Research School Network: Bringing a metacognition implementation plan to life! How the principles of metacognition are used in schools


Bringing a metacognition implementation plan to life!

How the principles of metacognition are used in schools

by Aspirer Research School
on the

Because the creation of an implementation plan is tricky, at Aspirer, we often get asked for real-life school examples of what implementation looks like. SLT members of the schools in the Aspire Educational Trust have all been working as a group on metacognition: unpicking the theory and discussing how that would translate into practice. Each school is then implementing an aspect of metacognition that suits their current context and their current priorities. Jane Bateman, an Aspirer ELE, Nurture group teacher and Inclusion Manager at Underwood West Academy and Julie White, Vice Principal at The Wilmslow Academy share what it looks like in their schools.

Underwood West Academy

Read how Underwood West are translating the theory of their implementation plan in real life training and in-class strategies.

Metacognition May 1

Firstly, a metacognition implementation plan was completed by the school’s co-ordinators and this was shared at a staff meeting – all staff were made aware of the short, medium, and long-term outcomes and how these will be achieved. Metacognition and self-regulation strategies were explained and modelled to staff and the high impact of using these strategies on children’s resilience and retrieval skills. Resources were shared, such as: the 7 recommendations for Metacognition and self-regulation; How to use Retrieval Practice to Improve Learning and the Retrieval Practice Implementation checklist. Staff were trained in metacognition, retrieval and self-regulation strategies. A shared language was agreed with visuals to ensure consistency of approach through school from reception to year 6.

During the term, Staff have shown a good knowledge and understanding of metacognition, retrieval and self-regulation strategies as evidenced in lesson observations, book reviews and environmental walks. All staff have been observed using visuals and the agreed vocabulary in their teaching.

Good practice has been celebrated at a follow-up staff meeting. Staff shared how they have used Kahoot games and quizzes, Kagan strategies, mini-plenaries, adult modelling of thinking skills and how links to prior learning have been implemented effectively to support the children to see themselves as learners, to know how to learn, and what strategies to use to help them to be successful learners.

Metacognition is now planned as a regular agenda item at staff meetings. This is to ensure that both practice and strategies continue to be embedded. It is also to review the progress children are making as the expectation is, that throughout school, that there will a measurable improvement in the children’s resilience and in the retention of their learning, which will have a positive impact on their academic attainment.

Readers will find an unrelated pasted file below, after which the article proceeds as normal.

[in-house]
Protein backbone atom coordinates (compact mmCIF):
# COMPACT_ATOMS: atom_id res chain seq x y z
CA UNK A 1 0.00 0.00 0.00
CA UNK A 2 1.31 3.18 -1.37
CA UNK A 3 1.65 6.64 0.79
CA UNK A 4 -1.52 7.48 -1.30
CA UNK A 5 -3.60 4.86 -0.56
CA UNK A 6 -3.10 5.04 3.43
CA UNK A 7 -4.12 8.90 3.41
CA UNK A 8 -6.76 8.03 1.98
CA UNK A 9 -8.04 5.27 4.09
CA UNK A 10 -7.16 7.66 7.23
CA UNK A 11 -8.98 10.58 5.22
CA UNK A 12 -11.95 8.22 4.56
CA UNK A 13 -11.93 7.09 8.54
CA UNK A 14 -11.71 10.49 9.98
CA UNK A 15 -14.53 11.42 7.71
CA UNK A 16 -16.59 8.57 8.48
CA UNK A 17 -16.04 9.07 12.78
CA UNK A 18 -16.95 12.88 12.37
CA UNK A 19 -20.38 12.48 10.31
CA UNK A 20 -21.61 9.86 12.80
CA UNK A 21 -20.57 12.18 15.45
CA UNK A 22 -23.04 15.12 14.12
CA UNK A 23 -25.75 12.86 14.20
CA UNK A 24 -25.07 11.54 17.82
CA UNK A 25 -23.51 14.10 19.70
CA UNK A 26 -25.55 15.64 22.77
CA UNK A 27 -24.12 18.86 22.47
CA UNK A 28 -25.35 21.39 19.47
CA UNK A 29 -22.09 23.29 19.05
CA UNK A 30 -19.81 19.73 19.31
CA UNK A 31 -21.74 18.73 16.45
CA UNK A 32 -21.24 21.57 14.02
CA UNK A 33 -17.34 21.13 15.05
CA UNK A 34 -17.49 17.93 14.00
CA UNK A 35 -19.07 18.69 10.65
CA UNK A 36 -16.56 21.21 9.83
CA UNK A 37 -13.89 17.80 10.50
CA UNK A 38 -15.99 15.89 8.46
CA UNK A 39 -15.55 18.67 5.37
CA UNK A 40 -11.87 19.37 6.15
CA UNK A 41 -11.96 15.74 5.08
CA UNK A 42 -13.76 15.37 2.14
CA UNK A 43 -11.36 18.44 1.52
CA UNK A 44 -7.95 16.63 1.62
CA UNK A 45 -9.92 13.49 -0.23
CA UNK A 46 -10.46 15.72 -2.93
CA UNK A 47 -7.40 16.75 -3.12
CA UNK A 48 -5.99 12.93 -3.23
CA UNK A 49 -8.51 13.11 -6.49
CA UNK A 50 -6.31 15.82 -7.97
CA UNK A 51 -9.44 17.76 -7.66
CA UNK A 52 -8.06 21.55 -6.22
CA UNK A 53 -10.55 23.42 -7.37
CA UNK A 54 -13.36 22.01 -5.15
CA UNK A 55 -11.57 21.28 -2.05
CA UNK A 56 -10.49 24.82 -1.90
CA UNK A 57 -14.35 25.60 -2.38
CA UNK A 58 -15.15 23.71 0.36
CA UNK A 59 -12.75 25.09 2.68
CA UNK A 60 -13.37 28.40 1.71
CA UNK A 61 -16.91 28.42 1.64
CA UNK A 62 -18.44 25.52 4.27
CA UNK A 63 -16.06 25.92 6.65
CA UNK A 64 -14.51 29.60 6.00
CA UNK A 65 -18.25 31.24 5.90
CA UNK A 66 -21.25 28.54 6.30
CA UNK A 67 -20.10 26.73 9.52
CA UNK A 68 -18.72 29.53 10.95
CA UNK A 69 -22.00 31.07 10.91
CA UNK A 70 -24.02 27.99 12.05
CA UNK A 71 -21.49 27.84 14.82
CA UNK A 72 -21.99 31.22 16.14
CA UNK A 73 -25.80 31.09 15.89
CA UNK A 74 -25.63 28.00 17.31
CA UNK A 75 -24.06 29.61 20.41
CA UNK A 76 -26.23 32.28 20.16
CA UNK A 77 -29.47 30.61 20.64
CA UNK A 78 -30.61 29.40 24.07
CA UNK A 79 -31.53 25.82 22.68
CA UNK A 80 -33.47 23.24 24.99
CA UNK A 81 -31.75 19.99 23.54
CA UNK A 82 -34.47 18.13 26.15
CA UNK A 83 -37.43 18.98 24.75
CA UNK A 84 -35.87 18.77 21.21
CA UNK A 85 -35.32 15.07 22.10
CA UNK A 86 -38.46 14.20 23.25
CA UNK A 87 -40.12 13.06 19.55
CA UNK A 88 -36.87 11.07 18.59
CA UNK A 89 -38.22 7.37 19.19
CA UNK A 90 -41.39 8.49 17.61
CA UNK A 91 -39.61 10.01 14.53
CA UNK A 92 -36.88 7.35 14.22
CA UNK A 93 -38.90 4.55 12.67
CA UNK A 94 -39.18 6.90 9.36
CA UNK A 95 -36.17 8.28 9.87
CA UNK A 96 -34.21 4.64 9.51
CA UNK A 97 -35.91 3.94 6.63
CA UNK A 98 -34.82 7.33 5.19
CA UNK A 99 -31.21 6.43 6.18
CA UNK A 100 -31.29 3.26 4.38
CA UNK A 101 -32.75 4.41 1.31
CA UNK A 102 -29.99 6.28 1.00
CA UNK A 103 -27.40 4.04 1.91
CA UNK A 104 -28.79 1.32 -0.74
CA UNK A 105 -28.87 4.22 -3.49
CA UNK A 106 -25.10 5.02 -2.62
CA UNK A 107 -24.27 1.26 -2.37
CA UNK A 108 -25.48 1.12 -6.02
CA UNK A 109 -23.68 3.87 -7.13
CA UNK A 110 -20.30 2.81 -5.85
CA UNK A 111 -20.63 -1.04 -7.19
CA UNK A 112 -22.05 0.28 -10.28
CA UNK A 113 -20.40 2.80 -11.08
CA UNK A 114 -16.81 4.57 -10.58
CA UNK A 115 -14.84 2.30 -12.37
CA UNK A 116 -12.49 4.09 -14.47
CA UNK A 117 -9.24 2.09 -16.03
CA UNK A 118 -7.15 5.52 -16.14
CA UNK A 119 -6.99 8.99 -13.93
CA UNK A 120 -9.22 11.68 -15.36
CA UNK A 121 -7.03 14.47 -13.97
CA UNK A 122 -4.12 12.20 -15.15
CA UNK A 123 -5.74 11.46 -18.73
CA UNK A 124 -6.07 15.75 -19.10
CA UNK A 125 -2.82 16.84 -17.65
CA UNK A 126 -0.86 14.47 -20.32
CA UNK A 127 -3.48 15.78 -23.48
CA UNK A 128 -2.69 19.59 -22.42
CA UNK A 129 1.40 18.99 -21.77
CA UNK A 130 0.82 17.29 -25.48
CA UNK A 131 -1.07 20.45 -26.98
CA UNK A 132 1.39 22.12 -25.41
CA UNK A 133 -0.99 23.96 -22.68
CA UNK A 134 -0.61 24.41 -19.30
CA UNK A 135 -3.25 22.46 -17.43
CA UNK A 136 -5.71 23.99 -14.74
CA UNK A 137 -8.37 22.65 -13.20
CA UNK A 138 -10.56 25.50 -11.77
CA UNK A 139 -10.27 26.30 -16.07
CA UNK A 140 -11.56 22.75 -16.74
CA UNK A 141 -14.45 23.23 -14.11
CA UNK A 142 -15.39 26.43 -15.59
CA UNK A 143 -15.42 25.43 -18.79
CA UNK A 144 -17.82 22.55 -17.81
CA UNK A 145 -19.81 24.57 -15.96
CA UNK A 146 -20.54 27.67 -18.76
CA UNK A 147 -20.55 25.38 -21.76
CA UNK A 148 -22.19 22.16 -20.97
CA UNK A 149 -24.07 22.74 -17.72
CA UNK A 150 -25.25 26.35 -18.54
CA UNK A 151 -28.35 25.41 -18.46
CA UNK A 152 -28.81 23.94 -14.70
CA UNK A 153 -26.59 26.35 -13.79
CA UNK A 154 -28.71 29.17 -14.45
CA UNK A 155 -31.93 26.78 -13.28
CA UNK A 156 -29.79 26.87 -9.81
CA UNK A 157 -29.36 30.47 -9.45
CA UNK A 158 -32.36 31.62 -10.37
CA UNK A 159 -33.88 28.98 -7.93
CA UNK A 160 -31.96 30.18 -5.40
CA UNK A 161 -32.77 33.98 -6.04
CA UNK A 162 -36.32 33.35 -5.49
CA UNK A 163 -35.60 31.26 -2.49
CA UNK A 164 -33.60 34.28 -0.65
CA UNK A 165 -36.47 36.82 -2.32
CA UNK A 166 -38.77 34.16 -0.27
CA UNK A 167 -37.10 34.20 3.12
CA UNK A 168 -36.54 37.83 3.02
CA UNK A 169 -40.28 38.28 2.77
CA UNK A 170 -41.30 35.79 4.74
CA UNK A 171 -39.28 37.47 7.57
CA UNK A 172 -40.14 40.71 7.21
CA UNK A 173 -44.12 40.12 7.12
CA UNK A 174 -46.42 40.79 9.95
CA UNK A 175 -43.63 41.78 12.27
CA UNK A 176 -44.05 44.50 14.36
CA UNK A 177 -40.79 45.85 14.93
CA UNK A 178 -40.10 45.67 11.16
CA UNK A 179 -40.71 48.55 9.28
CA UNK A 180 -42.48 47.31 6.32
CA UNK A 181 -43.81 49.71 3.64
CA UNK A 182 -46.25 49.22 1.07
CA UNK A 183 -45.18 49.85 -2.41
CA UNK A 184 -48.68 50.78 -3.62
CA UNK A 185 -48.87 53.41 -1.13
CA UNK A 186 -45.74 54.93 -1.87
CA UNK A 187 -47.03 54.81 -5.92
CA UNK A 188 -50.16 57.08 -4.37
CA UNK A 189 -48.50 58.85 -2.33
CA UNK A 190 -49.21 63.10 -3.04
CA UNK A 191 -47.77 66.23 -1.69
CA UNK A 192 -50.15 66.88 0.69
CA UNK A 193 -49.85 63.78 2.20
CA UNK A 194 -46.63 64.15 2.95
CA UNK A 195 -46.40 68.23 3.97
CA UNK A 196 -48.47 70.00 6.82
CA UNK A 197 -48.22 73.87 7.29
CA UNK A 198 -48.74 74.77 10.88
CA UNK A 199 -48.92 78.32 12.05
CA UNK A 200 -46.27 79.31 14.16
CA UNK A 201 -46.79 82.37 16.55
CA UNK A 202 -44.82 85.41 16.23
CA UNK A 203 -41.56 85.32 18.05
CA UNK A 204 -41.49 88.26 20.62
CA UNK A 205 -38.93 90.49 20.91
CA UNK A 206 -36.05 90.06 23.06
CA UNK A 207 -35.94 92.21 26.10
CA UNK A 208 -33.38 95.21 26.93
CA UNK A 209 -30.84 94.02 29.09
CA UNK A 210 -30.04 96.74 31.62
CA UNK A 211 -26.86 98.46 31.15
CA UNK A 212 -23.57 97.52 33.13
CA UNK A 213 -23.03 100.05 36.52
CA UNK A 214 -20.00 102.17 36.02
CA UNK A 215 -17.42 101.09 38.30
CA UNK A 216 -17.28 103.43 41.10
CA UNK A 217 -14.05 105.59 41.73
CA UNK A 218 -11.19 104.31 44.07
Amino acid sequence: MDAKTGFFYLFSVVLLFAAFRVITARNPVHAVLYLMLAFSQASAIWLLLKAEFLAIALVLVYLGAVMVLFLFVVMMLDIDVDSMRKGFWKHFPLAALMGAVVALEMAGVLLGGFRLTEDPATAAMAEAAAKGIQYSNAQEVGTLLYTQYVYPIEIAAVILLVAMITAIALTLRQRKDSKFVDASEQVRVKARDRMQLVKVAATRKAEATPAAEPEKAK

The Wilmslow Academy

Wilmslow Academy have developed an image to support the implementation of metacognitive strategies, here Julie explains more.

Dual coding is generally aimed at improving the acquisition of knowledge by associating an image with the learnt material. Within the EEF document Cognitive Science Approaches in the Classroom: a review of the evidence, July 2021, it is briefly explained with strand 6. Cognitive Theory of Multimedia Learning and it has huge benefits in reducing cognitive load. Whilst teachers have always used diagrammatic representations within their teaching, at The Wilmslow Academy we have used this principle to hook pupils into retrieval practice.

Having adopted the term bridging back” to verbally cue pupils into independent retrieval practice, we wanted to introduce an image to represent this which could then be used to cue in a range of retrieval activities. The aim was to establish a verbal and non-verbal memory trace linked to a concrete object and pictures generally have a positive impact as a stimulus for recall. Whilst a bridge image initially seemed a good choice, we decided to use a forget-me-not flower: the name itself had strong links to the practical task and forgetting is understood by even the youngest children. Pupil of all ages now recognise the symbol and know what they need to do when they see it.

To further embed this, we have characterised Forget-me-not. We are in the early stages of building a story around this character so that it can model the use of different retrieval strategies. We are using stories because they reduce the cognitive load when trying to recall important information and ours will support both staff and pupils in understanding how, when and why to use the strategies, with each petal being a different aspect of cognitive science.

Metacognition forget me not

Here are just two examples of how leaders, who have attended the same training, have used an evidence-informed approach to implement an element of metacognition that works for their children and their school. It is important that all school leaders use their own personal expertise alongside research evidence to make evidence-informed choices that will work in their schools.

If you would like any help or support with this in your school, please do not hesitate to get in touch.

Sarah Izon

Aspirer Research School

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